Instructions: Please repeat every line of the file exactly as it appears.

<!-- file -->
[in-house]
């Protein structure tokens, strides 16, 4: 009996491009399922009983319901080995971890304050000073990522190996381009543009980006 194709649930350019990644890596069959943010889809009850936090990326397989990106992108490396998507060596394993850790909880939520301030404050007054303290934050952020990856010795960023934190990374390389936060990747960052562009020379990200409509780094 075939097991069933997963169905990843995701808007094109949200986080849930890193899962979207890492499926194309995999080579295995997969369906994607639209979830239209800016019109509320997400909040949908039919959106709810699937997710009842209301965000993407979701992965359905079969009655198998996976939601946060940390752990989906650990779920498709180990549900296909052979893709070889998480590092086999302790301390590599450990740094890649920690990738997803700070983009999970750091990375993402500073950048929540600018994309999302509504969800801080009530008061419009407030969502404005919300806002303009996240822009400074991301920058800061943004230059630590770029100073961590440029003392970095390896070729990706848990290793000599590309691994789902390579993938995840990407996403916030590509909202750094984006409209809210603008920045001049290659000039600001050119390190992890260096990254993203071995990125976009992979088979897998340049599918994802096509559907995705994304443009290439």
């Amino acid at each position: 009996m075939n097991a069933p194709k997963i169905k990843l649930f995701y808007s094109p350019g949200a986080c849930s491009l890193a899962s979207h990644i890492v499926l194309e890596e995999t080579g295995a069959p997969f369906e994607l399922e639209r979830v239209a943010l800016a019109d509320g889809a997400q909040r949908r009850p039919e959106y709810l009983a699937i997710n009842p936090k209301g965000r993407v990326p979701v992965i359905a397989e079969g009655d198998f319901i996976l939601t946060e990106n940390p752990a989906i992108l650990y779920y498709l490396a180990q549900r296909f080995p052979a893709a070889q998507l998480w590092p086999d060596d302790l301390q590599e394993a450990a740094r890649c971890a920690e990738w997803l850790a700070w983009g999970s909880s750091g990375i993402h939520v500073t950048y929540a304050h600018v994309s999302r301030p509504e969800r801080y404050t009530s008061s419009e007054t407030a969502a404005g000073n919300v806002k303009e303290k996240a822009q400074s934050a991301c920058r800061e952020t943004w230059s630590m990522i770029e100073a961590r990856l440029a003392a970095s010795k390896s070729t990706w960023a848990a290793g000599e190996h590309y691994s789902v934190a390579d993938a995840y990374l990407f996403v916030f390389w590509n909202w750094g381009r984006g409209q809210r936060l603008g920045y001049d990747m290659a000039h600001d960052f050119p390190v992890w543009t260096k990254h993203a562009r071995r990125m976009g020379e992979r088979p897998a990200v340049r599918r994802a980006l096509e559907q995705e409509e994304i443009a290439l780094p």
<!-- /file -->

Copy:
[in-house]
């Protein structure tokens, strides 16, 4: 009996491009399922009983319901080995971890304050000073990522190996381009543009980006 194709649930350019990644890596069959943010889809009850936090990326397989990106992108490396998507060596394993850790909880939520301030404050007054303290934050952020990856010795960023934190990374390389936060990747960052562009020379990200409509780094 075939097991069933997963169905990843995701808007094109949200986080849930890193899962979207890492499926194309995999080579295995997969369906994607639209979830239209800016019109509320997400909040949908039919959106709810699937997710009842209301965000993407979701992965359905079969009655198998996976939601946060940390752990989906650990779920498709180990549900296909052979893709070889998480590092086999302790301390590599450990740094890649920690990738997803700070983009999970750091990375993402500073950048929540600018994309999302509504969800801080009530008061419009407030969502404005919300806002303009996240822009400074991301920058800061943004230059630590770029100073961590440029003392970095390896070729990706848990290793000599590309691994789902390579993938995840990407996403916030590509909202750094984006409209809210603008920045001049290659000039600001050119390190992890260096990254993203071995990125976009992979088979897998340049599918994802096509559907995705994304443009290439």
């Amino acid at each position: 009996m075939n097991a069933p194709k997963i169905k990843l649930f995701y808007s094109p350019g949200a986080c849930s491009l890193a899962s979207h990644i890492v499926l194309e890596e995999t080579g295995a069959p997969f369906e994607l399922e639209r979830v239209a943010l800016a019109d509320g889809a997400q909040r949908r009850p039919e959106y709810l009983a699937i997710n009842p936090k209301g965000r993407v990326p979701v992965i359905a397989e079969g009655d198998f319901i996976l939601t946060e990106n940390p752990a989906i992108l650990y779920y498709l490396a180990q549900r296909f080995p052979a893709a070889q998507l998480w590092p086999d060596d302790l301390q590599e394993a450990a740094r890649c971890a920690e990738w997803l850790a700070w983009g999970s909880s750091g990375i993402h939520v500073t950048y929540a304050h600018v994309s999302r301030p509504e969800r801080y404050t009530s008061s419009e007054t407030a969502a404005g000073n919300v806002k303009e303290k996240a822009q400074s934050a991301c920058r800061e952020t943004w230059s630590m990522i770029e100073a961590r990856l440029a003392a970095s010795k390896s070729t990706w960023a848990a290793g000599e190996h590309y691994s789902v934190a390579d993938a995840y990374l990407f996403v916030f390389w590509n909202w750094g381009r984006g409209q809210r936060l603008g920045y001049d990747m290659a000039h600001d960052f050119p390190v992890w543009t260096k990254h993203a562009r071995r990125m976009g020379e992979r088979p897998a990200v340049r599918r994802a980006l096509e559907q995705e409509e994304i443009a290439l780094p």